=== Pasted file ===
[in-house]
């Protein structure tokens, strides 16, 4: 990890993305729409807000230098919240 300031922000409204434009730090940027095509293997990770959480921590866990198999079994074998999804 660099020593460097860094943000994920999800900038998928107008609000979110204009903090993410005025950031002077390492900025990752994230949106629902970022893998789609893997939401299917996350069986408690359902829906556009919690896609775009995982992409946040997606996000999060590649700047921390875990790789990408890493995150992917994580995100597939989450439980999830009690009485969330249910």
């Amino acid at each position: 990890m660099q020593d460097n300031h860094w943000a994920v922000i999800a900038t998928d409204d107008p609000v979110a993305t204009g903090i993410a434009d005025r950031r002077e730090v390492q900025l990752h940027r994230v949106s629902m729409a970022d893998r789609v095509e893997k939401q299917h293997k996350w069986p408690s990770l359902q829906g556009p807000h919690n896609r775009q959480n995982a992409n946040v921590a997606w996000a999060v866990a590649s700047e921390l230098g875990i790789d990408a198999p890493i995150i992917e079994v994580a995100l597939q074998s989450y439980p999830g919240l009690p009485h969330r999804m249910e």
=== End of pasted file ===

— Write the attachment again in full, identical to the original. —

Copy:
[in-house]
């Protein structure tokens, strides 16, 4: 990890993305729409807000230098919240 300031922000409204434009730090940027095509293997990770959480921590866990198999079994074998999804 660099020593460097860094943000994920999800900038998928107008609000979110204009903090993410005025950031002077390492900025990752994230949106629902970022893998789609893997939401299917996350069986408690359902829906556009919690896609775009995982992409946040997606996000999060590649700047921390875990790789990408890493995150992917994580995100597939989450439980999830009690009485969330249910």
């Amino acid at each position: 990890m660099q020593d460097n300031h860094w943000a994920v922000i999800a900038t998928d409204d107008p609000v979110a993305t204009g903090i993410a434009d005025r950031r002077e730090v390492q900025l990752h940027r994230v949106s629902m729409a970022d893998r789609v095509e893997k939401q299917h293997k996350w069986p408690s990770l359902q829906g556009p807000h919690n896609r775009q959480n995982a992409n946040v921590a997606w996000a999060v866990a590649s700047e921390l230098g875990i790789d990408a198999p890493i995150i992917e079994v994580a995100l597939q074998s989450y439980p999830g919240l009690p009485h969330r999804m249910e």